A total of 66 patients received normothermia therapy. The overall 1-month survival rate was 25.7%. Only 4 (6.1%) of the 66 patients had favorable outcomes (PCPC ≤ 2). After resuscitation, initial serum lactate levels were significantly higher in the unfavorable outcome group (113.56 ± 67.54 mg/dL) compared with the favorable outcome group (29.00 ± 14.89 mg/dL; p < 0.001). The areas under the ROC curves for initial serum lactate levels after resuscitation in predicting favorable outcome was 0.886 and the cut-off point was 48.8 mg/dL (Figure 2B). In the univariate analysis, the initial lactate level of ≤ 48.8 mg/dL, a GCS score of 5–8, and a present pupil reflex 4 h after admission were significantly associated with favorable 6-month neurological outcomes. However, after the multivariate logistic analysis, no of them were significantly associated with favorable 6-month neurological outcomes.

Discussion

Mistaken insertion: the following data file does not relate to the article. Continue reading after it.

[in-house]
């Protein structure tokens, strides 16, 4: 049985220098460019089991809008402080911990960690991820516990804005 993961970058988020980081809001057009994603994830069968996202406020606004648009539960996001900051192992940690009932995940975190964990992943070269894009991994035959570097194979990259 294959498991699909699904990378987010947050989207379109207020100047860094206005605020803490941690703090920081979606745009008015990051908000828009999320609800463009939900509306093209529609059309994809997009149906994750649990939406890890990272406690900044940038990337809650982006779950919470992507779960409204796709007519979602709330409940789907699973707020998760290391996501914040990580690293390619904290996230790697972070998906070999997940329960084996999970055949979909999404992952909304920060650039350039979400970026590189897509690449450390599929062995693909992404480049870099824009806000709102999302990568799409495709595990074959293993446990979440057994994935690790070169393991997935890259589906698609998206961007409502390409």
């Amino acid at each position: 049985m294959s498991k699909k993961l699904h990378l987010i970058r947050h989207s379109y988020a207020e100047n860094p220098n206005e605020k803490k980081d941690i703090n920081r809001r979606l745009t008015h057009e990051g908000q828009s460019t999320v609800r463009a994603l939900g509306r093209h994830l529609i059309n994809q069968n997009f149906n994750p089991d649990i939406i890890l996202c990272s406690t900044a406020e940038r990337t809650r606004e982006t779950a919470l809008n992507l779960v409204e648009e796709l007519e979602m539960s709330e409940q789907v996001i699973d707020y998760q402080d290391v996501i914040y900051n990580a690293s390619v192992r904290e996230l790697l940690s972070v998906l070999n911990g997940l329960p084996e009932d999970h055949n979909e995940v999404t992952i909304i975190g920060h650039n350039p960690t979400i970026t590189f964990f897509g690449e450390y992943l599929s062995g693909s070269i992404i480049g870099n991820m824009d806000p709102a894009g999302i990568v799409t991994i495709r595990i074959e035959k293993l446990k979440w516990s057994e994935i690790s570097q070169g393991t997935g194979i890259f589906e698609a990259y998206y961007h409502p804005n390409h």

It is important to identify pediatric asphyxial OHCA patients who can benefit from therapeutic hypothermia. However, at present there is limited data on the clinical parameters that can be reliably predicted in the first few hours after asphyxia OHCA, in children that might benefit from therapeutic hypothermia (11). One of the most widely accepted indicators is a GCS score ≤ 8. THAPCA Trial, the largest trials of target temperature management in children after cardiac arrest, excluded patient with a score of 5 or 6 on the GCS motor-response subscale and their result showed in comatose children who survived OHCA, therapeutic hypothermia, as compared with therapeutic normothermia, did not confer a significant benefit in survival with a good functional outcome at 1 year (2). In the current study, an initial lactate level ≤ 80 mg/dL and a GCS score 5–8 before therapeutic hypothermia, were associated with a 6-month favorable neurological outcome in pediatric asphyxial OHCA, which was treated with therapeutic hypothermia. However, in normothermia group, the initial lactate level of ≤ 48.8 mg/dL was associated with a 6-month favorable neurological outcome. These initial clinical parameters demonstrate the same relationship in the normothermia and therapeutic hypothermia group and could be related to arrest severity and hence predict outcome. Further prospective studies are needed to confirm this finding.